Certainly, as a child, I never gave up, though there were some pretty tough times and, as I returned to recapitulate, I would have to say the same, I never gave up, though there were some pretty tough memories to relive and issues to figure out and get through. It’s just who I am. A strong, wise and innocent spirit who never gives up, my High Self, lives at my core. For me the cup is always half full. I don’t think I inherited this trait, nor was it instilled in me, it’s just who I’ve always been. As I said above, everyone has this optimistic High Self, a similar spirit too. Why do some people have easier access to it, while others seem to struggle so deeply with even acknowledging its presence? Why are some people naturally optimists and others pessimists?
Viktor Frankl asked the same questions when writing about the survivors of Hitler’s concentration camps in Man’s Search for Meaning. Those who survived had a certain sense of self, access to a higher self, an awareness of spirit that kept them going, a certain optimism that things would change, that new life would one day come, that ultimately there was meaning in everything, even a worst case scenario.
When spirit is actively brought into participation in life there is a strong sense of never giving up, no matter how low one gets. No matter how ready one may be to die, there is a part of the self that will not surrender, that wakes up, sometimes at the last minute and says, “Stop! Wait!”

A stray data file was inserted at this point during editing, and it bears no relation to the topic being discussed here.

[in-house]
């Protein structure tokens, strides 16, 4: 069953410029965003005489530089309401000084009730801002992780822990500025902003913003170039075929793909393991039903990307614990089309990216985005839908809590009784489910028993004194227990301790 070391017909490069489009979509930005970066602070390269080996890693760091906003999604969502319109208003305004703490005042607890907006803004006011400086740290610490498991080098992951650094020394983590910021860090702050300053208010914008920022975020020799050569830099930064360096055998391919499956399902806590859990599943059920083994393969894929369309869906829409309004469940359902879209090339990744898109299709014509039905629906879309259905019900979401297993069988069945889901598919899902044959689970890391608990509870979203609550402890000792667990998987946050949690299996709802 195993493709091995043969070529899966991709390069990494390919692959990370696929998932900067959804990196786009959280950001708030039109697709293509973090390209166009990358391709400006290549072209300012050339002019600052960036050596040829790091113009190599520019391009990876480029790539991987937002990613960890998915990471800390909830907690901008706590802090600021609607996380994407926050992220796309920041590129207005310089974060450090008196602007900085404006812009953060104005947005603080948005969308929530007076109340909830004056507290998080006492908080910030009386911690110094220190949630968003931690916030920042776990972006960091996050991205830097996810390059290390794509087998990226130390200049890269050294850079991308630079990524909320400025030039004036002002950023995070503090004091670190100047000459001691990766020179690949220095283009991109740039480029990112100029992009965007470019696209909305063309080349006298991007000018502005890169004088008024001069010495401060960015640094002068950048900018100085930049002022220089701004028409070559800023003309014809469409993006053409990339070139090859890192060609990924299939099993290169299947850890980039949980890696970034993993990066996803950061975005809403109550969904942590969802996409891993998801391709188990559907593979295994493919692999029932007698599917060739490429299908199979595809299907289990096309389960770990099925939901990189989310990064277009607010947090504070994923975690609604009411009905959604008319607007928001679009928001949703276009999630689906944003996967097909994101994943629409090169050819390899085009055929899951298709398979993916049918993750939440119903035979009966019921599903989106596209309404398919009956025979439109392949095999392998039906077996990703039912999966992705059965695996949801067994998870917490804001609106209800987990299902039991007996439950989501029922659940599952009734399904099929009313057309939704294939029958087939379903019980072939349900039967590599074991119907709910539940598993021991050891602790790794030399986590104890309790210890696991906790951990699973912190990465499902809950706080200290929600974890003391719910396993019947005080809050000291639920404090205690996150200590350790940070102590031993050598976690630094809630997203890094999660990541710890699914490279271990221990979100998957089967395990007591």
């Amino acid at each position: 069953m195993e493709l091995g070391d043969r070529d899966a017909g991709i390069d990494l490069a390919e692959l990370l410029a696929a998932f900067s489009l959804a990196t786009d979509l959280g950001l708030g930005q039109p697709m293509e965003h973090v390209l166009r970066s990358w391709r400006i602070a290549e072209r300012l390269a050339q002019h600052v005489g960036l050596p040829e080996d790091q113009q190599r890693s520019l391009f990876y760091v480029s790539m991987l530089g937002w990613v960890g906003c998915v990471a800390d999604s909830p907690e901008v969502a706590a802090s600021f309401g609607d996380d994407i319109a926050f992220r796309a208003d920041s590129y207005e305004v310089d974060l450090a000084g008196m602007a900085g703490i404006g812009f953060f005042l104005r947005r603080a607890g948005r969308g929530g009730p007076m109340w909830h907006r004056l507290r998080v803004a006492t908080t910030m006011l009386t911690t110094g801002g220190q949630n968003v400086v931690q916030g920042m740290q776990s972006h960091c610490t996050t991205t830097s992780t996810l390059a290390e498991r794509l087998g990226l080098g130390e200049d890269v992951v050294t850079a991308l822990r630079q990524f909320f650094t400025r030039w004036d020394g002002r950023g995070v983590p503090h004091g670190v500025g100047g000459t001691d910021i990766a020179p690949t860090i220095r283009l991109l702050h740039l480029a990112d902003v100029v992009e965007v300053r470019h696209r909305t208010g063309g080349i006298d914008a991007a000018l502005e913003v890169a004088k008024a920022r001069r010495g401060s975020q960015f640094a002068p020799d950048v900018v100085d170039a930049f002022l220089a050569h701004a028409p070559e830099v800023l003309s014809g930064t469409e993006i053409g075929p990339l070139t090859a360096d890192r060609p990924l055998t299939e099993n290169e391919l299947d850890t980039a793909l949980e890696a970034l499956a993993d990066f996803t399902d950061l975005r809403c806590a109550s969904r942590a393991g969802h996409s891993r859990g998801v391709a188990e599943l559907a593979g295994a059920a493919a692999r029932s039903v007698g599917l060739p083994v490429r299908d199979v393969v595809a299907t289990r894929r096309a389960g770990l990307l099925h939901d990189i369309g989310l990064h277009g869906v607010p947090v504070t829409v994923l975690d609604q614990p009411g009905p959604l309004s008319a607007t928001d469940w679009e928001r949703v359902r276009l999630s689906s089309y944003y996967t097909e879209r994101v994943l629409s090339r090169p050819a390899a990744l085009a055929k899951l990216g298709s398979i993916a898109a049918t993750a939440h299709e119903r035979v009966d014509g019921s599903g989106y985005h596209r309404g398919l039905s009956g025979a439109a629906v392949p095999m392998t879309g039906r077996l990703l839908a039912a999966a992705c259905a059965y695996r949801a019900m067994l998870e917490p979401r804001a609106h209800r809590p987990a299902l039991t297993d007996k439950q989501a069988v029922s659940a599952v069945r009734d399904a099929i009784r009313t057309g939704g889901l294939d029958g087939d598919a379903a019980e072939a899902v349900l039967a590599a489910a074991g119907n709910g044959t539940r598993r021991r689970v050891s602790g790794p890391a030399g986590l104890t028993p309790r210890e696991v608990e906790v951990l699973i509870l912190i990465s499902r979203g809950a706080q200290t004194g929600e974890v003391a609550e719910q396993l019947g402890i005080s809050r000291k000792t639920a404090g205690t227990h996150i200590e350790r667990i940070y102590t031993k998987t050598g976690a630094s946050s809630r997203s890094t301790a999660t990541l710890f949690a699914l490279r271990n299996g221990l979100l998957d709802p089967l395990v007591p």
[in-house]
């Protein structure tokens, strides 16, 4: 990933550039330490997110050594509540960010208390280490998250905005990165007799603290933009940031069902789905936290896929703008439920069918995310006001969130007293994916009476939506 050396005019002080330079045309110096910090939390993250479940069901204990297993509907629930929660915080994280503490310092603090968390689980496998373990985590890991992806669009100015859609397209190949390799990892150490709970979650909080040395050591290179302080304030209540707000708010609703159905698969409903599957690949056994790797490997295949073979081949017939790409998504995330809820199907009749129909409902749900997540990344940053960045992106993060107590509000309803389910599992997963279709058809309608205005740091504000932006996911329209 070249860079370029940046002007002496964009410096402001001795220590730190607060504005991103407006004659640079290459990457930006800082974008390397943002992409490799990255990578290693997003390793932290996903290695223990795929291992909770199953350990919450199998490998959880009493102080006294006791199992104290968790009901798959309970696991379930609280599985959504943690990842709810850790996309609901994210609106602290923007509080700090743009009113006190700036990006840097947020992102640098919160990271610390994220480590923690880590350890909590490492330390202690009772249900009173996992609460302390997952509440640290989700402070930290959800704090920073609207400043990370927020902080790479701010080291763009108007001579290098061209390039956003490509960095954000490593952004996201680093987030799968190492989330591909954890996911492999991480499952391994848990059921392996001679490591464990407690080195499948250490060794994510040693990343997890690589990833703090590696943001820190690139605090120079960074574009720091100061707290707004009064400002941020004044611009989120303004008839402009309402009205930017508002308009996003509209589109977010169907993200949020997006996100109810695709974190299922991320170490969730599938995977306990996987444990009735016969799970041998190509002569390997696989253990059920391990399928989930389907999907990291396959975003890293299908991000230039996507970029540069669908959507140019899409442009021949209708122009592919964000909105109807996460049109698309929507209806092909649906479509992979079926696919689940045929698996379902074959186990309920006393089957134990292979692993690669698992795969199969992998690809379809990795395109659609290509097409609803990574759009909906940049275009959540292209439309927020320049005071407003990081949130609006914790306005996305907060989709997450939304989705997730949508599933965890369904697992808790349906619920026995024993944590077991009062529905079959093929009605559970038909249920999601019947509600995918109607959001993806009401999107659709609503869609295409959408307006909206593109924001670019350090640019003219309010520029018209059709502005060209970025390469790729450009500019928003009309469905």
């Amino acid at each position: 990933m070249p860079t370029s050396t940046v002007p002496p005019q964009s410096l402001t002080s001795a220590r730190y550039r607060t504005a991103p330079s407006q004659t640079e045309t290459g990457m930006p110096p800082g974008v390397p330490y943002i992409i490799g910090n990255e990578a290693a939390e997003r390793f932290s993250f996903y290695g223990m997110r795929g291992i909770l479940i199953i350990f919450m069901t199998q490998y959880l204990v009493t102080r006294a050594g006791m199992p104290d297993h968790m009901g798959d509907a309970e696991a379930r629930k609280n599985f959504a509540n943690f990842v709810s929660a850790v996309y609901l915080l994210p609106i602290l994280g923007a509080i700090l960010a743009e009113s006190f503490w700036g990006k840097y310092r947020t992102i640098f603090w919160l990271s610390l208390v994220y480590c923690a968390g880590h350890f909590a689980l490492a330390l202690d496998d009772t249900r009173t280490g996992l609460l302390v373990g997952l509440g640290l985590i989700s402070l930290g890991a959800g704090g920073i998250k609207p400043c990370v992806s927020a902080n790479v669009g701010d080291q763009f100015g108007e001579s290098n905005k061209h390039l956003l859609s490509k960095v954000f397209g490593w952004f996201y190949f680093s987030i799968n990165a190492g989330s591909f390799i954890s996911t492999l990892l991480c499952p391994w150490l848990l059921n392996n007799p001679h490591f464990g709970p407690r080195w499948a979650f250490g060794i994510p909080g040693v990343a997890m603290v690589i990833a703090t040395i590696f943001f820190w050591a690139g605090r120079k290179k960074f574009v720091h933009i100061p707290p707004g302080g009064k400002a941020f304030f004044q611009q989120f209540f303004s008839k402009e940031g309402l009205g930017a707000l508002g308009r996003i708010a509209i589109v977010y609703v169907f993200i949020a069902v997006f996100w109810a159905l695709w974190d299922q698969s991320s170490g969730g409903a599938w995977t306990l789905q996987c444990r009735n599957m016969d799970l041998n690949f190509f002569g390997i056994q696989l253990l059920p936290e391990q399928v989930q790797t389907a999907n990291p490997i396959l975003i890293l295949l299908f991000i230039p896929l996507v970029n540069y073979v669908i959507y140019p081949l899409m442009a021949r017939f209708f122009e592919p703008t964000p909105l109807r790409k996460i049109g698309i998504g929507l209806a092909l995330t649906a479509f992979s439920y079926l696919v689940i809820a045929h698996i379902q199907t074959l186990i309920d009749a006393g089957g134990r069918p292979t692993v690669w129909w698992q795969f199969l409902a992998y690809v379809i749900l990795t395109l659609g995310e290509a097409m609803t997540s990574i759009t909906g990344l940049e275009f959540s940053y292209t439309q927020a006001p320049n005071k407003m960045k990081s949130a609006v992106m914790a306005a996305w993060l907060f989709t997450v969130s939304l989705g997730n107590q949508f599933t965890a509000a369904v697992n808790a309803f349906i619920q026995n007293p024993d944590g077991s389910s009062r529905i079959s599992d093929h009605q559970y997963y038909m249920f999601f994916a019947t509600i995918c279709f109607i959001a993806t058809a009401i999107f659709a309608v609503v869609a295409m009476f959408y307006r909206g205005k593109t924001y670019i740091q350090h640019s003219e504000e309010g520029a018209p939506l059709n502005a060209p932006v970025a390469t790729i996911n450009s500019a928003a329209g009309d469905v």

In the 2006 film Bridge people who survived suicide by jumping off the Golden Gate Bridge related that on the way down they instantly regretted the decision to jump. Does that mean that all suicides regret their decision? I don’t know, but the spirit inside all of us does a heck of job trying to get our attention. It works in mysterious ways, in uniquely personal and poignant ways. It pays to be alert, to learn how to look and listen for the clues to spirit. Not everyone will hear it as a voice. Not everyone will get a clear sign. Optimist or pessimist, however, we are all being prodded to find it. This is certain.
It’s the whole purpose of life, as I see it, to find and connect with our High Self at some time during our many lives and take everything to a new level. If not in this lifetime, at least know that each life is a step in the process. But can we elect to voluntarily move up to that High Self? I believe we can. It takes a little work, perhaps a recapitulation is in store, but first reaching out and paying attention may be enough of an awakening to begin the process.
The first step in the search for spirit and meaning in life might be as simple as putting out a call. Spirit guides are unanimous on this one, they are ready and waiting to be of assistance, but we must ask. Become a trusting child in the asking, become innocent, vulnerable and open. It’s really okay. Let go of self, of ego, of feeling silly and just do it. No one is watching you. You can relax and ask your spirit to come to you, just as you might have asked as a child. Did you believe in a guardian angel as a child, like I did? Ask your guardian angel to come to you if that feels right, or Jesus, or God, or the universe, or ask for Jeanne, the being that Chuck and I channel in our various ways, his first wife. Do whatever feels right.